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September 8 , 2009

From Lunatic Keepers to Idiots at ancestry.ca

Site highlights unusual Canadian jobs

Some parents want their children to grow up to be doctors or lawyers. Many kids dream of a fast-paced, high-action life as a firefighter or police officer. But how many dreamed of life as a lunatic keeper or a pig nurse? As the nation gets set to embark on its 115th Labour Day, Ancestry.ca takes a look back at some of the strangest jobs in our collective history.

Ancestry.ca, the only online source for the complete digitized Historical Canadian Censuses from 1851 to 1916, is highlighting the labour landscape from the early days of our nation's growth, including the following jobs you may not have wanted to list on your CV:

Lunatic Keeper - John Corbett has the distinction of being Canada's only official 'Lunatic keeper', according to the 1901 Census.

Criminal - John Middleton, a 19-year-old from Algoma, Ontario, was honest about his profession, listing himself as a 'Criminal' when asked for his occupation in the 1901 Census.

Idiot - Neither politically correct nor technically even an occupation, the Canadian censuses list three people as 'Idiots', meaning they were patients in Asylums.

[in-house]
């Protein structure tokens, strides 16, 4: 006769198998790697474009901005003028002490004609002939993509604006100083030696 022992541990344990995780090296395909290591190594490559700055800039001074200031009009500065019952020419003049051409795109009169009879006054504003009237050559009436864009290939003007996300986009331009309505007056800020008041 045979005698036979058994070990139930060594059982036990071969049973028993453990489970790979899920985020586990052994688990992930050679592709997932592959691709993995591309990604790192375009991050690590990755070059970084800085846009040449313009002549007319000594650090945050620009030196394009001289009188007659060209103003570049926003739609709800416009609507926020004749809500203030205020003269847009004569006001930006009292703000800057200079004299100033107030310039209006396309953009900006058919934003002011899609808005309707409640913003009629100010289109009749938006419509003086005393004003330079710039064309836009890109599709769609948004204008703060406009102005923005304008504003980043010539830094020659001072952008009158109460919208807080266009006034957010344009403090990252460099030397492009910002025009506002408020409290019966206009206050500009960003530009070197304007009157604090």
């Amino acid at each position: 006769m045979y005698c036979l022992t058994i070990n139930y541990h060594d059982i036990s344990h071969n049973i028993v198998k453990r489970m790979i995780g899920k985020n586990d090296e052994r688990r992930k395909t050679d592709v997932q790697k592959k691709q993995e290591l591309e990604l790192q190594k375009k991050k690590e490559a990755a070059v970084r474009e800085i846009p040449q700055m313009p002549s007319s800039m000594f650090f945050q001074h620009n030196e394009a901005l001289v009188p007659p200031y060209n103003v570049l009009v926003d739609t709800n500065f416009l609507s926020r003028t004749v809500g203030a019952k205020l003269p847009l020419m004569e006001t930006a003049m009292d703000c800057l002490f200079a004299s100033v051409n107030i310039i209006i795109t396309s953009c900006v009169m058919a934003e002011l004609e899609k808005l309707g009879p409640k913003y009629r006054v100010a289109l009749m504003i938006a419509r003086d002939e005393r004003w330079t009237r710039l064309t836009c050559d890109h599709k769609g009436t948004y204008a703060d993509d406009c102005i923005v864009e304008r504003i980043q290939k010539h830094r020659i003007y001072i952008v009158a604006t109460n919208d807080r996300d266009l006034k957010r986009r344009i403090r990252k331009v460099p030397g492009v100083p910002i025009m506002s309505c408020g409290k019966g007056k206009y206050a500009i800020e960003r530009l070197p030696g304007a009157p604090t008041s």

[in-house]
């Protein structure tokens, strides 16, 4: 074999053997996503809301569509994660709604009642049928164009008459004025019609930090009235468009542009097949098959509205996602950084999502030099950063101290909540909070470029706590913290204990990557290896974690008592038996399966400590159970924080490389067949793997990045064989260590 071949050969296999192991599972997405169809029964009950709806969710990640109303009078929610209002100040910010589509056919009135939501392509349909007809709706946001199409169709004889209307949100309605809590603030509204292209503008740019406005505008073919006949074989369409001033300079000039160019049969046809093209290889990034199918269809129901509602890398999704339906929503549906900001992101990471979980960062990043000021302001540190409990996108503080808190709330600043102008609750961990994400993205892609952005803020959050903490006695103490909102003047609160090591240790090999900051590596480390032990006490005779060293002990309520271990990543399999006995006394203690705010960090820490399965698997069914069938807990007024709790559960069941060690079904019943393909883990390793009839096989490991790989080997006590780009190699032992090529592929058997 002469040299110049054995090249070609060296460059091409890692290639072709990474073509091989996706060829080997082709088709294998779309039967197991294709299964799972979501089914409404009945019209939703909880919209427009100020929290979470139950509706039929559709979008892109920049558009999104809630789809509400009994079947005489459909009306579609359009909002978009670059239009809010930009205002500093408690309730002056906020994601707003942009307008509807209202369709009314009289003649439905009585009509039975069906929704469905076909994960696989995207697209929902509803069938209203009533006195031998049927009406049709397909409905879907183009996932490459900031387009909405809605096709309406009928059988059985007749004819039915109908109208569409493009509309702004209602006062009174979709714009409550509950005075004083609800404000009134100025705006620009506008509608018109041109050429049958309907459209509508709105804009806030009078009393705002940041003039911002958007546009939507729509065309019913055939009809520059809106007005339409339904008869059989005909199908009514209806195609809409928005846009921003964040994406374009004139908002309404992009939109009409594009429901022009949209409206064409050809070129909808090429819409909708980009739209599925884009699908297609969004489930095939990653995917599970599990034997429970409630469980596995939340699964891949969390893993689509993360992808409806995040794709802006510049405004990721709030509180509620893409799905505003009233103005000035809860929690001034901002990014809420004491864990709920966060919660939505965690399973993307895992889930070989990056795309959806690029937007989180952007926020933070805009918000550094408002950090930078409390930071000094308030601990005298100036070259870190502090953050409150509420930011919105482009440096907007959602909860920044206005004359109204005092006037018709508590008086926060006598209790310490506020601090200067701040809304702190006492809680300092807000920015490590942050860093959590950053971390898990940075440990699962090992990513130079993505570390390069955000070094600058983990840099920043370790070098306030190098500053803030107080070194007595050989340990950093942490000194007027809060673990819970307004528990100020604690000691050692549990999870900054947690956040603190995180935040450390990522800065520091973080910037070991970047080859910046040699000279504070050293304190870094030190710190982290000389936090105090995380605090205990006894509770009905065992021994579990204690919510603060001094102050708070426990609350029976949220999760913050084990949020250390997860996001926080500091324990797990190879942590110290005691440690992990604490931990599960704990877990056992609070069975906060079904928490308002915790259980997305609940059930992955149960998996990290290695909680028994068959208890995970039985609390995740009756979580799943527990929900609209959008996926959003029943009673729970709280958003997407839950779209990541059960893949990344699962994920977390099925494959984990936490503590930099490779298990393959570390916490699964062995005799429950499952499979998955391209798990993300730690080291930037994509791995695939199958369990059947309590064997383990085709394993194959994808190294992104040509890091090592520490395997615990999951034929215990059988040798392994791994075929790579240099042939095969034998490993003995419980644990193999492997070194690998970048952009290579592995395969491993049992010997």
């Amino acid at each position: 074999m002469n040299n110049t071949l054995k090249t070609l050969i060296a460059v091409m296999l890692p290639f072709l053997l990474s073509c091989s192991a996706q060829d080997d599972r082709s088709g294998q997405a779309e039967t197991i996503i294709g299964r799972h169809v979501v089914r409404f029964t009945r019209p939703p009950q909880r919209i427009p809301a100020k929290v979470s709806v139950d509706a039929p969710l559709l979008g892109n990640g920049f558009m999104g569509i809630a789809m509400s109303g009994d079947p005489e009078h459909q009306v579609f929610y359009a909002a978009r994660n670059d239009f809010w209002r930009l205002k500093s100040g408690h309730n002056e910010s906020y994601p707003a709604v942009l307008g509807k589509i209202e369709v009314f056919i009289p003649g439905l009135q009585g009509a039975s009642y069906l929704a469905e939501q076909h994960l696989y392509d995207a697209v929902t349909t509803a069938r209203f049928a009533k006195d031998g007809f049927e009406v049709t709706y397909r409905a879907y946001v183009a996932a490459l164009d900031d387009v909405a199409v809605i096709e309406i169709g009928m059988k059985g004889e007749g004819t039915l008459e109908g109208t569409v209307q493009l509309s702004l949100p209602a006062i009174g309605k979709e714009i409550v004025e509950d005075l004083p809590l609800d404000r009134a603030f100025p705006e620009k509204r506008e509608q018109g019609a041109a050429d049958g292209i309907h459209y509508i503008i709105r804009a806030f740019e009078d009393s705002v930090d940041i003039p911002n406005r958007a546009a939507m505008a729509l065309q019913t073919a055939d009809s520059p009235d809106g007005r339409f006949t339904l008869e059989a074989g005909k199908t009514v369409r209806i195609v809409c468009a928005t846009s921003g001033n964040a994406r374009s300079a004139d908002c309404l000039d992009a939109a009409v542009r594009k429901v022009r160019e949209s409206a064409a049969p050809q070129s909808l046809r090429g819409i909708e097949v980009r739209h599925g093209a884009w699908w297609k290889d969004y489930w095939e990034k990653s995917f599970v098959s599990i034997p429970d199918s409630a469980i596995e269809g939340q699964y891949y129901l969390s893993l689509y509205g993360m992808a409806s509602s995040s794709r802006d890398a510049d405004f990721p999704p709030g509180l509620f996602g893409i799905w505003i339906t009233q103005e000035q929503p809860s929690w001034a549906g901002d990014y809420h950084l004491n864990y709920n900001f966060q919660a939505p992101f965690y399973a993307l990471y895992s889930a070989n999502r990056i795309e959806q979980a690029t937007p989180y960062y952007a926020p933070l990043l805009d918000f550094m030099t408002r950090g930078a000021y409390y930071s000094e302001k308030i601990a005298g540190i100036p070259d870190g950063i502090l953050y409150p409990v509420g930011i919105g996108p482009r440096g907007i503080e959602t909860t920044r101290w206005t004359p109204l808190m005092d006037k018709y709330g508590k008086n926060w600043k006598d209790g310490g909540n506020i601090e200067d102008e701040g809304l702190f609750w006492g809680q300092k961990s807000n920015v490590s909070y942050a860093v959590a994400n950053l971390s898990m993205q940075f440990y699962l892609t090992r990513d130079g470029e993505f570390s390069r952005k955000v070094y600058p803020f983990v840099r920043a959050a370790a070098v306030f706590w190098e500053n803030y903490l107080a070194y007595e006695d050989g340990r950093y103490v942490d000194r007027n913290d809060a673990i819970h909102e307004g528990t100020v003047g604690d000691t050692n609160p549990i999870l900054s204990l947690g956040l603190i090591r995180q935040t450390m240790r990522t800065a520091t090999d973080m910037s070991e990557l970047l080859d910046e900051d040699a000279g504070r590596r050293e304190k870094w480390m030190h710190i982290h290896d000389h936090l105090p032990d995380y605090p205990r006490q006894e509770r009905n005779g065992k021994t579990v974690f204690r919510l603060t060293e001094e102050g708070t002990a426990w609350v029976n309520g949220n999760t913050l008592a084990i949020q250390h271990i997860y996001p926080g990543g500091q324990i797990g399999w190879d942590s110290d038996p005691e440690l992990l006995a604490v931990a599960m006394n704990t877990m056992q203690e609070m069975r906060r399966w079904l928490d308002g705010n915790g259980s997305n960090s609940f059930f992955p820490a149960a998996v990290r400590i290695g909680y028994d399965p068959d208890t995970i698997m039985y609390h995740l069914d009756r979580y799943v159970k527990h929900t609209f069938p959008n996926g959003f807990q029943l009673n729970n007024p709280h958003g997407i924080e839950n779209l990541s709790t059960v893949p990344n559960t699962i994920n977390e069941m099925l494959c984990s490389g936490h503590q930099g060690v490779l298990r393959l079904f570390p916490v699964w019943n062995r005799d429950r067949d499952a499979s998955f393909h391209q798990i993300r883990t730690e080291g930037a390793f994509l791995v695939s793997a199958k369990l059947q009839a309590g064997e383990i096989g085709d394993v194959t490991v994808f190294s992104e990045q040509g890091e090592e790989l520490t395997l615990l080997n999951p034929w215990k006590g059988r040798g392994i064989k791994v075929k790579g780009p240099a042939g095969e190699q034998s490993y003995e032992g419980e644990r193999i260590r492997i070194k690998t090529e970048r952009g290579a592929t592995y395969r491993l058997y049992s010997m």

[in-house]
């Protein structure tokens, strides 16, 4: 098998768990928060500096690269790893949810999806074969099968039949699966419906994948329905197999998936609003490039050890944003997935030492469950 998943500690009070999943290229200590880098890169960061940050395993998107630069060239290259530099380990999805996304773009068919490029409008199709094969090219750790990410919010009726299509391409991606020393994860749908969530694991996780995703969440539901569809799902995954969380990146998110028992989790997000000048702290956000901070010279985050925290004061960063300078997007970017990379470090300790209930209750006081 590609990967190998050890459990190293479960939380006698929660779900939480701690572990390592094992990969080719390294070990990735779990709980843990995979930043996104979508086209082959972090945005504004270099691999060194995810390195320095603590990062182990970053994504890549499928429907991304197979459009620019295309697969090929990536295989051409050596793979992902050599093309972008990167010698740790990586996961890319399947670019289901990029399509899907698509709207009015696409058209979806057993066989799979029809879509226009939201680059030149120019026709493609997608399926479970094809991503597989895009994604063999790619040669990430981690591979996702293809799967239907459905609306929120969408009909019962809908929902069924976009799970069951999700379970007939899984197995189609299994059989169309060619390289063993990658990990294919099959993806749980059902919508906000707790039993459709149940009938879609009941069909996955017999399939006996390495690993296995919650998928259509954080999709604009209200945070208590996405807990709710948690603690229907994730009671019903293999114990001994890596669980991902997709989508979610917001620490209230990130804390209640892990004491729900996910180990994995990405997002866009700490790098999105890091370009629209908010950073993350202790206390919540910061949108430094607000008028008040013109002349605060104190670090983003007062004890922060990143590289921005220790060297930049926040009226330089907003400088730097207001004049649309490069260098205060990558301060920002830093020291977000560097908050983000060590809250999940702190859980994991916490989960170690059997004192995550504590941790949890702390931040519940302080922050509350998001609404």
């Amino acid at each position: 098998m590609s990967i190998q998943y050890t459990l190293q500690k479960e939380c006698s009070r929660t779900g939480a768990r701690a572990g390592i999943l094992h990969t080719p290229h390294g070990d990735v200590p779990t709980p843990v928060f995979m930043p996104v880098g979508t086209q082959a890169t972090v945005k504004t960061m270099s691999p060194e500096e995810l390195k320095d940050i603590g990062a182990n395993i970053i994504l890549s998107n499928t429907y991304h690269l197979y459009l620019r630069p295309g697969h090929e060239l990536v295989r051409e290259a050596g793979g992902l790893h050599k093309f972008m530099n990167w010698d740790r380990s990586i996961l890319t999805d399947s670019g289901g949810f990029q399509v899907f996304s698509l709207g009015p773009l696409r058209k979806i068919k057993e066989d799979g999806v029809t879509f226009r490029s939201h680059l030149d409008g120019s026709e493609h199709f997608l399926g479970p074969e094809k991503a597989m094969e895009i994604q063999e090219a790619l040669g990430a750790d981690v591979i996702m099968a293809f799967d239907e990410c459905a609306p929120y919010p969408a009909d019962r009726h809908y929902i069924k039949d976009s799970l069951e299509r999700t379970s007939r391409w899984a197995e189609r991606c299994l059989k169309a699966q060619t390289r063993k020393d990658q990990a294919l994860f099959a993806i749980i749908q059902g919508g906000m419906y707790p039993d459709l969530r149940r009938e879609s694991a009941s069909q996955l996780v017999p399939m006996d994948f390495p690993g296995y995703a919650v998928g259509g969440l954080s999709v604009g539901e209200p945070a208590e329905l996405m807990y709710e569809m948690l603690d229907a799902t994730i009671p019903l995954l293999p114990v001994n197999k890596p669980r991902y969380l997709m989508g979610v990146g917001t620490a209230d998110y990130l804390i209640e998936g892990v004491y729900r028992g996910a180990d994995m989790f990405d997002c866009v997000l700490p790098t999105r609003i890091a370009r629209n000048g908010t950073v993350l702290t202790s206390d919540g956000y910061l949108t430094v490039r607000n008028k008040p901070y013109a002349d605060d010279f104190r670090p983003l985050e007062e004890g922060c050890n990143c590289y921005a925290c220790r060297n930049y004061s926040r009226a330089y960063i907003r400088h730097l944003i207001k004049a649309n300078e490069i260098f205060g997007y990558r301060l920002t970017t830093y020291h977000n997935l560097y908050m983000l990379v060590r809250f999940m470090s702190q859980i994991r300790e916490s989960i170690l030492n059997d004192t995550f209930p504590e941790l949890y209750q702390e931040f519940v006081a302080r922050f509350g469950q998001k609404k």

Beggar - Canada had nearly 40 people officially claiming to beprofessional 'Beggars' between 1851 and 1916

Witch - It's a good thing he didn't live in Salem! John Quinn, a 48- year-old resident of Gaspe, Quebec, is listed as a 'Witch' in the 1881 Census.

Monster - Robert Hosking, a 42-year-old husband and father of four in Huron, Ontario, lists his occupation as 'Monster' in the 1901 Census.

Pig Nurse - Mary Brown, a 26-year-old Toronto resident, is listed in the 1901 Census as a pig nurse, which would appear to be a very rare specialty of the veterinarian family of medicine.

And on the more conventional side:

The most common occupation of all was 'Labourer.' More than 200,000 people listed their occupation as some form of labourer, approximately 37 per cent of the total population at the time.

The lure to Canada's Wild West during this time period is evident. More than 30,000 individuals reported their occupation as 'Saloon Keeper'. There was also a significant number of 'Cattle Herders', 'Horse Dealers', and more than 8,000 'Stable Boys'.

While hockey had not yet become our national passion there were a handful of sportsmen in Canada during this era. Five people list themselves simply as 'Athletes', in addition to one 'Golf Professional', two 'Golf Teachers', one 'Baseball Player' and the challenging and bruising job of 'Baseball Glove', as listed by Montreal's George Roberts in the 1901 Census.

Ancestry.ca has 125 million Canadian names. The site was launched in January 2006 and to date more than 11 million family trees have been created and one billion names and 22 million photographs uploaded. 7.4 million unique visitors logged on to an Ancestry website in June 2009. (comScore, June 2009)

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